With its fourth-quarter 2004 earnings release, Husky reported that the company was taking a negative 120 million barrel revision to its heavy oil reserves before royalties due to the drop in the calculated price of Lloydminster heavy crude oil to C$12.27 per barrel on Dec. 31, 2004, the date on which Husky calculated its reserves. In accordance with U.S. Securities and Exchange Commission (SEC) guidelines, these reserves would have produced negative free cash flow at the wellhead at the Dec. 31 price and, therefore, could not be included in Husky's proven reserves.
While the revision highlights the large discount and high lifting costs for heavy crudes as well as Husky's low reserve life relative to the company's peers, Fitch also recognizes that the negative revision does not reflect the full value of Husky's operations, including the company's 77,000 barrel per day (bpd) upgrader that converts heavy crudes into a light, high-quality synthetic crude. Husky estimates the netback for the upgrader after royalties, lease operating expenses, transportation and upgrading costs would have been approximately C$30 per barrel on Dec. 31, 2004. When incorporating all of the company's heavy oil facilities, which also includes the company's 25,000 bpd asphalt refinery in Lloydminster, the company's heavy oil production was economical on Dec. 31. Excluding the price revision for the heavy reserves, Husky would have replaced approximately 118% of 2004 production organically.
Husky's credit profile remains strong as a large Canadian oil and gas producer with substantial midstream and downstream operations. Husky continues to maintain a strong balance sheet as the company generated EBITDA of approximately C$2.6 billion in 2004 providing interest coverage of nearly 24 times (x), and leverage, as measured by balance sheet debt to EBITDA, of only 0.7x. Total production before royalties totaled 325,000 barrels of oil equivalent per day, a 4 percent increase over 2003. Earnings in 2004 also included the negative impact of the company's significant hedges, which reduced revenues by C$561 million before tax. The company's 85,000 bpd crude oil hedge at US$27.46/bbl ended on Dec. 31, 2004. Year-end 2004 debt totaled approximately $1.88 billion, which excluded any additional borrowings required to pay the company's ordinary and special dividends on Jan. 1, 2005 of approximately C$280 million.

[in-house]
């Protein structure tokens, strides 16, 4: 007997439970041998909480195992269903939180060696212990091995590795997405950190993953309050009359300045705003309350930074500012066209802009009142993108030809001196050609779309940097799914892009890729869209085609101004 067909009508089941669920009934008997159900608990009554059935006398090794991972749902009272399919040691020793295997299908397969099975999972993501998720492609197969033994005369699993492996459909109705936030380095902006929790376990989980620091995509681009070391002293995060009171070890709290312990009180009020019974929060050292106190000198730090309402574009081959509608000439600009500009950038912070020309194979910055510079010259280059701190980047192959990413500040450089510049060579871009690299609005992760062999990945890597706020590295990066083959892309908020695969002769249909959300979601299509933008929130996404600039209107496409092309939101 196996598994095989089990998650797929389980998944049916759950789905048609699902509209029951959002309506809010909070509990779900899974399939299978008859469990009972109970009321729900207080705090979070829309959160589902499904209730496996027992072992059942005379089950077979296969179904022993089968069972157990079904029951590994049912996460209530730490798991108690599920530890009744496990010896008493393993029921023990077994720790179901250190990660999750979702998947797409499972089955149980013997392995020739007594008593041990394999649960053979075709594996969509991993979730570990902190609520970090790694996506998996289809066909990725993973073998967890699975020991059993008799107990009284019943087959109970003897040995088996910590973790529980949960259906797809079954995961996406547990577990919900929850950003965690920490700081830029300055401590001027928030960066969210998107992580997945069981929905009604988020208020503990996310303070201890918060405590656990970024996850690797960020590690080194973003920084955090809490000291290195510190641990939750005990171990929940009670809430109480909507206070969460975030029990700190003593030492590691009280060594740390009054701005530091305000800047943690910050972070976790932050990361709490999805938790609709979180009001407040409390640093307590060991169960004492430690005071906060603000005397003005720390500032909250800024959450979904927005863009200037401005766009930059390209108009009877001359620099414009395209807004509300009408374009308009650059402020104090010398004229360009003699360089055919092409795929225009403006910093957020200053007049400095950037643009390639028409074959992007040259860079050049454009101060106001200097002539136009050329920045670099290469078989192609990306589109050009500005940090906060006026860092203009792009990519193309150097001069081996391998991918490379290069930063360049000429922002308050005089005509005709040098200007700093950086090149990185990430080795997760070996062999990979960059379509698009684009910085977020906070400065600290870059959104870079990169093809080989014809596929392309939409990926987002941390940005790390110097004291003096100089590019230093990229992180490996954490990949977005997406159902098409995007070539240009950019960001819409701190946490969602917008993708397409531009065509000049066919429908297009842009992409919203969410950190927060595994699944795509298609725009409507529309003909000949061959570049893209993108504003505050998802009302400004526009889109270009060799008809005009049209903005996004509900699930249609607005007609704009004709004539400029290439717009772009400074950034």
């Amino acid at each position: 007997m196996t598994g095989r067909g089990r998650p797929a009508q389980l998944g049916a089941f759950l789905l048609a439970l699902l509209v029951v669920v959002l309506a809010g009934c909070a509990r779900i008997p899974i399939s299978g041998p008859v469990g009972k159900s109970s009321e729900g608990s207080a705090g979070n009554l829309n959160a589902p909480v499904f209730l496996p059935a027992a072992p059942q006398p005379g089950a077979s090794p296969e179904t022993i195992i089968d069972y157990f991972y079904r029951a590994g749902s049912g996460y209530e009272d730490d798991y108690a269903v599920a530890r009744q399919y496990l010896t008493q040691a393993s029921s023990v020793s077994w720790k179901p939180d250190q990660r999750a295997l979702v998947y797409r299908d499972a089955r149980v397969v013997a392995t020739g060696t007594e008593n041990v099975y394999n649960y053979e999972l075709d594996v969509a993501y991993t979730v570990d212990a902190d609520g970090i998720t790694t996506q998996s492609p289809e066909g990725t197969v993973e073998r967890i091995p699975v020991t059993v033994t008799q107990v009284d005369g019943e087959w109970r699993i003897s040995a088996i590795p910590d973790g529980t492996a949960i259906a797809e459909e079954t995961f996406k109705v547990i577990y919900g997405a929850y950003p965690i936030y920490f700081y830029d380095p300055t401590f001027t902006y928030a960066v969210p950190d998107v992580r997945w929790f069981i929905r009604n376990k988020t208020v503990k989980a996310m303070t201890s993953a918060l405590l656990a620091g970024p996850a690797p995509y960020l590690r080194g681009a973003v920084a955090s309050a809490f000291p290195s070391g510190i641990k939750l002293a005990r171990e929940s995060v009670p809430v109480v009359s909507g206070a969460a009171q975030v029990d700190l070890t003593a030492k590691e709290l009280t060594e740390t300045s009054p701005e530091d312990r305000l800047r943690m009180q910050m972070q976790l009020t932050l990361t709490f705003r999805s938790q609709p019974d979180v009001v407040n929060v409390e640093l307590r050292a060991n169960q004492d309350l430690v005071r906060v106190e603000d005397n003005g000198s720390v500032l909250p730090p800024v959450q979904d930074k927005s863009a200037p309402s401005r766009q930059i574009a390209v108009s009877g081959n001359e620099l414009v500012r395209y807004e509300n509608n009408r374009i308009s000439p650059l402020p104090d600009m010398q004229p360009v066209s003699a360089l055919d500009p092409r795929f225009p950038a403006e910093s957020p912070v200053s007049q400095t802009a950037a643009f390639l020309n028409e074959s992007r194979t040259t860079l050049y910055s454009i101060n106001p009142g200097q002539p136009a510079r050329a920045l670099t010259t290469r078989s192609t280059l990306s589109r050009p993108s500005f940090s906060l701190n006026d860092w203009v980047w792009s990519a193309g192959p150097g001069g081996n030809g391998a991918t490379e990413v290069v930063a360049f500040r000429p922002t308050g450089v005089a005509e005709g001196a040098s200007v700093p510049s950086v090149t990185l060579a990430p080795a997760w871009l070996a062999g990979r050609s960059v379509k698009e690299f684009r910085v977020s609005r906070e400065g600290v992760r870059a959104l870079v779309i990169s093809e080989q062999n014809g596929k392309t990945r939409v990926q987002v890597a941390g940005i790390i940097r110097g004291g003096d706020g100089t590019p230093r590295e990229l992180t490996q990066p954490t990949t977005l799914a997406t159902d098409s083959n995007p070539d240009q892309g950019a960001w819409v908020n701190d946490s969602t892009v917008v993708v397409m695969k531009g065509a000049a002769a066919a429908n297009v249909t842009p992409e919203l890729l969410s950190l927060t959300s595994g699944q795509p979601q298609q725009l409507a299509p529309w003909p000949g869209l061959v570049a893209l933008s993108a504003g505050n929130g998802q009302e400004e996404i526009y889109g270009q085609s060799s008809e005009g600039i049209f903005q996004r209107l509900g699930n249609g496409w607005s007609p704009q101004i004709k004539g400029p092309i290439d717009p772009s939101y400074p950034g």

As noted, Husky's reserve life remains a concern at 7.7 years at year-end 2004 (excluding the heavy oil reserve revision). The company's aggressive growth strategy is expected to help turn this trend around, with 2005 capital spending expected to be more than C$2.5 billion, an 8% increase over 2004 spending. Major investments in the 2005 budget include C$1.3 billion for upstream in Western Canada (including C$180 million for exploration), C$460 million for the development of the White Rose project (start-up in late 2005), C$310 million for the 30,000 bpd Tucker Oil Sands project (start-up in the second half of 2006), and C$115 million for the Lloydminster ethanol plant. Due to the significant capital program, Husky would likely be free cash flow negative under Fitch's price deck for 2005 of US$35 for West Texas Intermediate and US$5 for natural gas at the Henry Hub. Fitch recognizes that its price deck is significantly lower than today's spot prices, but also expects Husky's earnings to be stronger in 2005 than 2004, particularly given the end of the crude hedging program in 2004.
Husky's ownership remains concentrated with approximately 72% of Husky's common stock owned by the Hong Kong conglomerate Hutchison Whampoa Ltd. (rated 'A-' with a Negative Outlook by Fitch) and Mr. Li Ka Shing. Although rumors continue to revolve around a potential sale of Husky, any transaction would be evaluated at that time. Management has continued to maintain a very strong balance sheet, which has offset Fitch's concerns with the credit, including the concentrated ownership.
Most Popular Articles